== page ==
But he was still a nice change of pace from the younger, talking-points-immersed commentators that otherwise saturate television and radio news. And he had a huge amount of history to draw on. His perspective was particularly valuable when, say, the Russians needed to be put into context (he reported from Moscow for CBS in the 1950s) or some other historical context was useful for understanding some current issue. But, in the end, he was a poster boy for what many refer to as the “liberal mainstream media,” invariably representing a view of things that that aligned with the Democratic left wing. (He got into trouble with CBS over tentative comparisons with Hitler when Republican presidential nominee Barry Goldwater visited West Germany.) Clearly, his personal career highlight seemed to have been listed as No. 17 on Nixon’s enemies list during Watergate. His career at CBS was ultimately undone over his receipt and reporting on a secret report on CIA and FBI activities—characteristically putting his own journalistic code above orders from his employers. Over much of the 20th century, he was present at key journalistic milestones: foreign correspondent for The New York Times in the early 1950s, recruited by the legendary Edward R. Murrow for CBS News, first employee of the first cable news channel (CNN) and, finally, eminence grise on public radio.

If you want to know everything about Schorr, you couldn’t do better than to go the NPR web site and listen to the special report hosted by Simon and featuring extended excerpts from an interview by Robert Siegel on the occasion of Schorr’s 90th birthday. They dwell quite a bit on a singing performance he gave with Frank Zappa, although I was personally more impressed not that long ago when Schorr did an impromptu rendition of E. Y. “Yip” Harburg and Jay Gorney’s “Brother, Can You Spare a Dime?” during one of his sessions with Simon.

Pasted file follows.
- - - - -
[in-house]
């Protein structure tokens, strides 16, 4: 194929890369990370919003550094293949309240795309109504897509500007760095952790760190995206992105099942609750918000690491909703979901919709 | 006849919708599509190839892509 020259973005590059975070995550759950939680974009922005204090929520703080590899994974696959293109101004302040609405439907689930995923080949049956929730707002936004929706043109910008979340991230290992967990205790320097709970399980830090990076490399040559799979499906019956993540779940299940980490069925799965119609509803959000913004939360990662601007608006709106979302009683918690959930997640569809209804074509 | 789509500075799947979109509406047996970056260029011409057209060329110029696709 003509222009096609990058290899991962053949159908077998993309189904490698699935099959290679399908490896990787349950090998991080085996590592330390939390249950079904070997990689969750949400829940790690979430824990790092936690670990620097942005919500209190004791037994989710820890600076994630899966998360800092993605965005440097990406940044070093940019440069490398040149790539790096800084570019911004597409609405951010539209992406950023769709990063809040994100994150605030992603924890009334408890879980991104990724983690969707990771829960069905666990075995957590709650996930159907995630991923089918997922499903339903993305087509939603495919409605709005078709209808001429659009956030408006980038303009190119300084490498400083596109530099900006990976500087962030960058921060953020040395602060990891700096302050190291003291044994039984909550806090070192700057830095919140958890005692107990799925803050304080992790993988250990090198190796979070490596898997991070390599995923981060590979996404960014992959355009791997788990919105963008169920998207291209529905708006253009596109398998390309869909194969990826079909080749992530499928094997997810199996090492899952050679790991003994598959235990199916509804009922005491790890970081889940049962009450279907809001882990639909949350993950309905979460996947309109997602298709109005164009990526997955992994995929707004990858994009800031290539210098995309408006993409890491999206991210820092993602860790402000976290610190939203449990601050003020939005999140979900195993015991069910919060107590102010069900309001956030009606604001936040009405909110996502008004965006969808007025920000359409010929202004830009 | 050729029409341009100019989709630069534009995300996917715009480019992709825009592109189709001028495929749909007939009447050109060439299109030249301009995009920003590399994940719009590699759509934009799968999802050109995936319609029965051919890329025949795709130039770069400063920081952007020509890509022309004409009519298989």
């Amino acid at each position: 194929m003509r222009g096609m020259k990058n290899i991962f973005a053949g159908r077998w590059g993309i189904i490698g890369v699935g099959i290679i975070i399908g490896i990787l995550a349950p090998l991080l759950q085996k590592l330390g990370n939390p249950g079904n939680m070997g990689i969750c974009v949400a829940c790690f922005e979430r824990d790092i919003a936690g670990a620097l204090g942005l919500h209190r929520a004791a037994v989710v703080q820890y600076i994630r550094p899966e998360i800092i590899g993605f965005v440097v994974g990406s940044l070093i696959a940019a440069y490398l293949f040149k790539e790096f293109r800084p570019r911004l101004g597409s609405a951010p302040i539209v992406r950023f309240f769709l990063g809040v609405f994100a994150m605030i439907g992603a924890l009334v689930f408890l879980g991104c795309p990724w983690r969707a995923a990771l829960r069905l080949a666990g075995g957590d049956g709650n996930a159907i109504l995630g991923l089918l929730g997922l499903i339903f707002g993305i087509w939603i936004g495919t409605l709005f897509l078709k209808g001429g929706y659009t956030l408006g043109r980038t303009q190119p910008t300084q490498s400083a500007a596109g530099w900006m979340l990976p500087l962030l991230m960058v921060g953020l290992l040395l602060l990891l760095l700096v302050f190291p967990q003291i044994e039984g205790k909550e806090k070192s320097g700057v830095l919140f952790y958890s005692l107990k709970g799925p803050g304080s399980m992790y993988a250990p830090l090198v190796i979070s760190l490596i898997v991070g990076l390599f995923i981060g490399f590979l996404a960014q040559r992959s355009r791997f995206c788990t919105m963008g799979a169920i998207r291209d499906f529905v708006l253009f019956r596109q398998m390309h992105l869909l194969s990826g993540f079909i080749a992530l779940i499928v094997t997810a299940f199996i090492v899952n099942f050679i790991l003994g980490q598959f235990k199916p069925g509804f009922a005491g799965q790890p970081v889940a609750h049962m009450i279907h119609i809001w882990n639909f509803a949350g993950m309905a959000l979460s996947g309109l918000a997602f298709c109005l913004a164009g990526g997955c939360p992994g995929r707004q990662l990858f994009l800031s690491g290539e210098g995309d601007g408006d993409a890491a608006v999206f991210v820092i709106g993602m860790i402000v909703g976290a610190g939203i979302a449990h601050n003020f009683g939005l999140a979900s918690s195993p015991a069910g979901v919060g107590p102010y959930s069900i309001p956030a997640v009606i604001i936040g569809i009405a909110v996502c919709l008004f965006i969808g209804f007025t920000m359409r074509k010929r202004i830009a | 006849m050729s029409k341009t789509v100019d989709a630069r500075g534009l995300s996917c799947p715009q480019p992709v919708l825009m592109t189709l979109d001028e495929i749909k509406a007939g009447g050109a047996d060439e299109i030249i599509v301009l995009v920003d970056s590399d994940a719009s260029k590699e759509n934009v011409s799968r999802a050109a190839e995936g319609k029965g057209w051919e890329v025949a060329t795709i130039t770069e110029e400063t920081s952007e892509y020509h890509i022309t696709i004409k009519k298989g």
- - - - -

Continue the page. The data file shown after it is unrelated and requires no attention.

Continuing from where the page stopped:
What you may not have heard mentioned many places is that the veteran newsman had a bit of a presence in the movies. Three times in the 1990s he had cameos as a TV journalist in Hollywood thrillers. The first was in Irwin Winkler’s 1995 The Net, starring Sandra Bullock and Jeremy Northam, in which he finally realized his dream of being a news anchor. The second time he played himself in David Fincher’s 1997 flick The Game, starring Michael Douglas and Sean Penn. Finally, he was seen reporting in Edward Zwick’s 1998 political thriller The Siege, starring Denzel Washington, Annette Bening and Bruce Willis. That was a movie right up Schorr’s alley, as it speculated how the U.S. might respond to a major terrorist attack on New York City. Interestingly, in hindsight, the movie looks either prescient or preposterous depending on which political narrative you subscribe to about post-9/11 America.

Schorr’s presence was felt in one other major movie of the 1990s, although his face was not seen nor his name heard. In Michael Mann’s fact-based The Insider, Christopher Plummer played Schorr’s one-time CBS colleague Mike Wallace. At one point, the script has Wallace, in the midst of a battle with the network about airing a tobacco industry exposé, exclaim, “Do me a favor, will you? Spare me, for God’s sake. Get in the real world. What do you think? I’m going to resign in protest? To force it on the air? The answer’s no. I don’t plan to spend the end of my days wandering in the wilderness of National Public Radio.” Clearly, that shot was aimed at Daniel Schorr.

But, for what it’s worth, I have spent many more minutes of my life listening to Dan Schorr in that wilderness than I ever did watching the CBS geezers on Sunday evenings on 60 Minutes.

-S.L., 29 July 2010